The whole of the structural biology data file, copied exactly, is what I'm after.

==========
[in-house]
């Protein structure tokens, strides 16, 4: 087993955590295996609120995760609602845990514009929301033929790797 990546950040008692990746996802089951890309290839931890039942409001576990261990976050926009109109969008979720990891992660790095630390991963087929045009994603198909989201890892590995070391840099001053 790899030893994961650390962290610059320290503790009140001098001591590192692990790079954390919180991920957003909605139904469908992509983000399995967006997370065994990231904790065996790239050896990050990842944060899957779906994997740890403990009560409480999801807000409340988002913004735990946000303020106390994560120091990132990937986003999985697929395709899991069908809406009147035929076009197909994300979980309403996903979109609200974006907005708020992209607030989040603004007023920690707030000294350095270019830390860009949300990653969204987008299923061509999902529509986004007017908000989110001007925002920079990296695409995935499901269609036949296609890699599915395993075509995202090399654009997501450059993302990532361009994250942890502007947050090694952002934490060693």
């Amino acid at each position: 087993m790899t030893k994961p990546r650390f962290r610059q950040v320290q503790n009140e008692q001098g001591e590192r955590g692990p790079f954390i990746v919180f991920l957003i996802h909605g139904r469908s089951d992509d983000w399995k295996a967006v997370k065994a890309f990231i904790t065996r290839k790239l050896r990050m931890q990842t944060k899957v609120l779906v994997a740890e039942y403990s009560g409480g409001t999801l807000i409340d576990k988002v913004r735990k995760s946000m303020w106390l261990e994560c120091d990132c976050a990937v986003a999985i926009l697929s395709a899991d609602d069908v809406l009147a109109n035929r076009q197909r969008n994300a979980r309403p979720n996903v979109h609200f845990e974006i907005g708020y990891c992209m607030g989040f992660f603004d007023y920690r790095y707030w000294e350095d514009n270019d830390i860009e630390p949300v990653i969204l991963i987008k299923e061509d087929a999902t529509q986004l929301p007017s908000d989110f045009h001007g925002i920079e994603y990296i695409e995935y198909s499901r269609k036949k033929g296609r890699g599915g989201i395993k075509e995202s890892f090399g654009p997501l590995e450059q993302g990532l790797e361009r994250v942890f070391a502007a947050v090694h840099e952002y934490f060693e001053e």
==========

[in-house]
């Protein structure tokens, strides 16, 4: 087993955590295996609120995760609602845990514009929301033929790797 990546950040008692990746996802089951890309290839931890039942409001576990261990976050926009109109969008979720990891992660790095630390991963087929045009994603198909989201890892590995070391840099001053 790899030893994961650390962290610059320290503790009140001098001591590192692990790079954390919180991920957003909605139904469908992509983000399995967006997370065994990231904790065996790239050896990050990842944060899957779906994997740890403990009560409480999801807000409340988002913004735990946000303020106390994560120091990132990937986003999985697929395709899991069908809406009147035929076009197909994300979980309403996903979109609200974006907005708020992209607030989040603004007023920690707030000294350095270019830390860009949300990653969204987008299923061509999902529509986004007017908000989110001007925002920079990296695409995935499901269609036949296609890699599915395993075509995202090399654009997501450059993302990532361009994250942890502007947050090694952002934490060693």
């Amino acid at each position: 087993m790899t030893k994961p990546r650390f962290r610059q950040v320290q503790n009140e008692q001098g001591e590192r955590g692990p790079f954390i990746v919180f991920l957003i996802h909605g139904r469908s089951d992509d983000w399995k295996a967006v997370k065994a890309f990231i904790t065996r290839k790239l050896r990050m931890q990842t944060k899957v609120l779906v994997a740890e039942y403990s009560g409480g409001t999801l807000i409340d576990k988002v913004r735990k995760s946000m303020w106390l261990e994560c120091d990132c976050a990937v986003a999985i926009l697929s395709a899991d609602d069908v809406l009147a109109n035929r076009q197909r969008n994300a979980r309403p979720n996903v979109h609200f845990e974006i907005g708020y990891c992209m607030g989040f992660f603004d007023y920690r790095y707030w000294e350095d514009n270019d830390i860009e630390p949300v990653i969204l991963i987008k299923e061509d087929a999902t529509q986004l929301p007017s908000d989110f045009h001007g925002i920079e994603y990296i695409e995935y198909s499901r269609k036949k033929g296609r890699g599915g989201i395993k075509e995202s890892f090399g654009p997501l590995e450059q993302g990532l790797e361009r994250v942890f070391a502007a947050v090694h840099e952002y934490f060693e001053e």